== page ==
You guys can hypothesise all you like. For me I will execute an immediate GA if my RADALT tells my I am at 170 feet MSD during an ILS where the state minima is 200 feet.

For all the usual heros out there that want to be as low as you can and think you can stay safe...good luck.


DB
DOUBLE BOGEY is offline  
Old 10th Aug 2015, 04:08
  #45 (permalink)  
 
Join Date: Aug 1999
Location: Gold Coast, Australia
Age: 72
Posts: 4,268
Originally Posted by DOUBLE BOGEY View Post
CGB the MSD you refer to alows for PEC aircraft position error, equipment tolerance and the GA manoeuvre.

John Eacott are you seriously suggesting that flying the GS at the very few international airports that have ILS in Oz you will be less than 200 feet MSD during the approach! I know its hard and trendy to accept greater risks down under but really!

You guys can hypothesise all you like. For me I will execute an immediate GA if my RADALT tells my I am at 170 feet MSD during an ILS where the state minima is 200 feet.

For all the usual heros out there that want to be as low as you can and think you can stay safe...good luck.


DB
I'm not at all sure how you have devolved such a hypothetical from what I said. I have tried to point out (along with cows getting bigger) that using the rad alt will not give an accurate height above the airfield datum nor the threshold when used (as seems to be the inference here) as a warning at the 200ft point on the GS. The land under the aircraft at that time may be lower (as in the the case with many ILS airports here, not just international) or higher, and therefore you will not get a 200ft radalt warning at that point.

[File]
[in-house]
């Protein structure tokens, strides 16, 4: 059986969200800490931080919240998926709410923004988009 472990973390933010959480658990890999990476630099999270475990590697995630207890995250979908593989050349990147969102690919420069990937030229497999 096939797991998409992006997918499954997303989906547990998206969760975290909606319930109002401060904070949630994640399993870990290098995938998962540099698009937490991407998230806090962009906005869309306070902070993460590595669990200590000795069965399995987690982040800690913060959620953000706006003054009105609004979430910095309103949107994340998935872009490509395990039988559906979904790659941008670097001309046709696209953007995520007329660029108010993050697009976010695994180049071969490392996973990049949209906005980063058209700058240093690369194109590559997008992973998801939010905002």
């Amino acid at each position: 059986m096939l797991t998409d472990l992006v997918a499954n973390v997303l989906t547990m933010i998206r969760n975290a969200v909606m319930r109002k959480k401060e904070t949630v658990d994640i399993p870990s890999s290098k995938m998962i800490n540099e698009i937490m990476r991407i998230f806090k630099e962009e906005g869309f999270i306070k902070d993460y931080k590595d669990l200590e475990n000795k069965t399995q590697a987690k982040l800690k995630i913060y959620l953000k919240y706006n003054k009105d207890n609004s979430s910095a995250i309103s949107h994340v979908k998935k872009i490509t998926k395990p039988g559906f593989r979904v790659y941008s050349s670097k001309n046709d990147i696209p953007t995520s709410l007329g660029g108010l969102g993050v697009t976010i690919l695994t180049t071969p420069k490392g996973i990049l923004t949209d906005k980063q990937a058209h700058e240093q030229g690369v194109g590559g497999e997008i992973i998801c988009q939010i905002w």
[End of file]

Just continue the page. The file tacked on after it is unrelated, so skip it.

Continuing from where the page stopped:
I have not said that you will be below 200ft at the appropriate point of the approach. Methinks you do protest too much and not read what is written, including Boudreaux Bob's link to the Jepperson decode which firmly rebuts the use of the radalt. In the same way that you misread my explanation of the +50ft penalty when a PEC is not available
John Eacott is offline